Not only does God redeem us by taking on a physical, creaturely, human body, but He also works through that creaturely body to accomplish our redemption. You see, our sin and rebellion were deeply personal. They offended God because they showed our rejection of Him and His good purposes for us. They showed our betrayal of God. And yet God in the most personal way enters His creation, personally takes our sin and rebellion upon Himself, personally does away with it, and personally conquers it.
Our loving God works through His creation—His human body—to accomplish the redemption of all human bodies and all of creation itself. How so? As Luther wrote, “not with gold or silver, but with His holy, precious blood and with His innocent suffering and death.” The Creed itself hammers it home. In His very body Jesus “suffered under Pontius Pilate, was crucified, died, and was buried.” And He rose again in that same body.
C. S. Lewis spoke of Jesus as a pearl diver who strips himself, then dives into the murky depths in order to reclaim a priceless pearl, and then bursts back up through the surface with that pearl firmly in his grasp. The entire Christian story turns on this point. As Lewis said: “God really has dived down into the bottom of creation, and has come up bringing the whole redeemed nature on His shoulders [emphasis added]. The miracles that have already happened are, of course…the first fruits of that cosmic summer which is presently coming on. Christ has risen, and so we shall rise.”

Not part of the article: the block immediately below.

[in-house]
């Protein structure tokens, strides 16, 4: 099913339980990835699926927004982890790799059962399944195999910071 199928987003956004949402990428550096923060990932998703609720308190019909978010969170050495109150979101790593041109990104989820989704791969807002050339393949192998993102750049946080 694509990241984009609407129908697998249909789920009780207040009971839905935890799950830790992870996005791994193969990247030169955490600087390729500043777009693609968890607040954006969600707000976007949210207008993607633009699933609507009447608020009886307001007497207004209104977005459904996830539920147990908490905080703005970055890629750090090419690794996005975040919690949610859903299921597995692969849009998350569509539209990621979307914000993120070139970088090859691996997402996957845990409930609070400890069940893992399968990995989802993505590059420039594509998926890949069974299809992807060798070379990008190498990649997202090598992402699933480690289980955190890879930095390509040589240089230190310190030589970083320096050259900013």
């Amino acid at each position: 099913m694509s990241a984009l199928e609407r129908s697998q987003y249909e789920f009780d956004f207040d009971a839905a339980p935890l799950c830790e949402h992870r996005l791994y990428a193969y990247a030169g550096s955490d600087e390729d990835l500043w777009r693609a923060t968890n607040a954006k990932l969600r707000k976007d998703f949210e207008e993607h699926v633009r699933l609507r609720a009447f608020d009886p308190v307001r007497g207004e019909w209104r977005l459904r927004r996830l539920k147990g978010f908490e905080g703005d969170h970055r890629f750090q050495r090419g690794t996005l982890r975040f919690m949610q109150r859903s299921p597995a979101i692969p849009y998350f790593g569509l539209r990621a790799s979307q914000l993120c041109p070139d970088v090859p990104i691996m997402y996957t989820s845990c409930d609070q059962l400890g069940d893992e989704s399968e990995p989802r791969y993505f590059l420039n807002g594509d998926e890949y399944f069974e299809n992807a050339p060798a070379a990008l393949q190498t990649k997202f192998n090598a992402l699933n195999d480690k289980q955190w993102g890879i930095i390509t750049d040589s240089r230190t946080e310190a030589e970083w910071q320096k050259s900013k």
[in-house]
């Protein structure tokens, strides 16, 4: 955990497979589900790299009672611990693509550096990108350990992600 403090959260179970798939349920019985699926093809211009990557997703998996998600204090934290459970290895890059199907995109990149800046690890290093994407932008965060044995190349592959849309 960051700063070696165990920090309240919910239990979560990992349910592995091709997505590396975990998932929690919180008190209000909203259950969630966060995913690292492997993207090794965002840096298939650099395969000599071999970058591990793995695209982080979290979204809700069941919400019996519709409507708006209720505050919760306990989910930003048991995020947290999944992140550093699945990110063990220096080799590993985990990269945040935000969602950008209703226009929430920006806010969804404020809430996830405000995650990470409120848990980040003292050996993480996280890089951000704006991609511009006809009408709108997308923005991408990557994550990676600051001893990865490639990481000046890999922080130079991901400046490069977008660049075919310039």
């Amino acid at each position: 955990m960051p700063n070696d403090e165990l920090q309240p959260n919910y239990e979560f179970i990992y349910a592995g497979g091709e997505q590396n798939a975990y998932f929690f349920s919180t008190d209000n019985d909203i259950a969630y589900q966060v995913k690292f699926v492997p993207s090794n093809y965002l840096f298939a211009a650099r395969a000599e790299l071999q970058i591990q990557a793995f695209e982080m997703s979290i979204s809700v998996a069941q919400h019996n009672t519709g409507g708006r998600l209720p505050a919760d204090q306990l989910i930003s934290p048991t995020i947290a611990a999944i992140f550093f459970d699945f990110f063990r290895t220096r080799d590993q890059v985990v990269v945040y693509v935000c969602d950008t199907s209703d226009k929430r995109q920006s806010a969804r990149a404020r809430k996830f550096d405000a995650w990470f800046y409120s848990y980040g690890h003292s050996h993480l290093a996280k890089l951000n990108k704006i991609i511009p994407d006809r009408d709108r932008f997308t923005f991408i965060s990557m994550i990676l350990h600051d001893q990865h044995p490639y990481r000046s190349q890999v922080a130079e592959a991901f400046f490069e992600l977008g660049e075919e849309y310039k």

In the First Article, we cannot deal with God apart from His creation. Now in the Second Article, we cannot deal with God’s graciousness in redeeming us from sin apart from the creaturely human body of Jesus. Through this physical human body of a Jewish man we encounter our Redeemer and Lord!
What does this mean for the art of living by faith? It means that we seek God’s gifts only in Jesus Christ, only because of Jesus Christ. Only in the body of Christ does God reveal His attitude and His intentions toward us. Like a devoted parent, God will stop at nothing to reclaim and restore His creation. That includes taking upon Himself a frail human body—a body that He keeps into all eternity. It also includes suffering and dying in that human body at the hands of His rebellious, lost human creatures. All this He does for us—creatures made in His image, creatures made to manage all creation, creatures who rejected Him and tried to usurp His glory. All this He does to restore us and adopt us as His children and heirs of His kingdom.
This changes everything for us. It means that when things happen—things we cannot understand, tragic things that defy explanation, things we cannot make sense of—faith turns to the person and the work of Jesus Christ.
This is what Luther gets at when he speaks of the “hidden God” and the “proclaimed God.” When we look for answers in places other than Jesus, we often get lost, frustrated, and angry. When we look elsewhere, we encounter the silence of God. He doesn’t always give us the answers we want, because, after all, He is not answerable or accountable to us. But in the flesh and blood of Jesus, in His life, and especially in His death and resurrection, we encounter God speaking to us. And what does He say? He speaks His word of love. As Paul said in Romans 5[:8], “God shows His love for us in that while we were still sinners, Christ died for us.” So, when I cannot answer a question, when I have no explanations, I can say, “I don’t know why this happened. I don’t know what this means. But I do know this: nothing can separate me from the love of God in Christ Jesus my Lord.”
C. S. Lewis once said that Jesus is the missing chapter to our lives, the missing chapter that makes sense of our lives. In Jesus, our stories now make sense. You see, in Jesus, we see our true story, the entire story of our lives. We see in Him our past and our present—He created us and He preserves us. We see in Him our present and our future—He redeems us and will raise us from the dead. Since He is our Creator and Redeemer, our past, present, and future are all found and united in Him. Amen.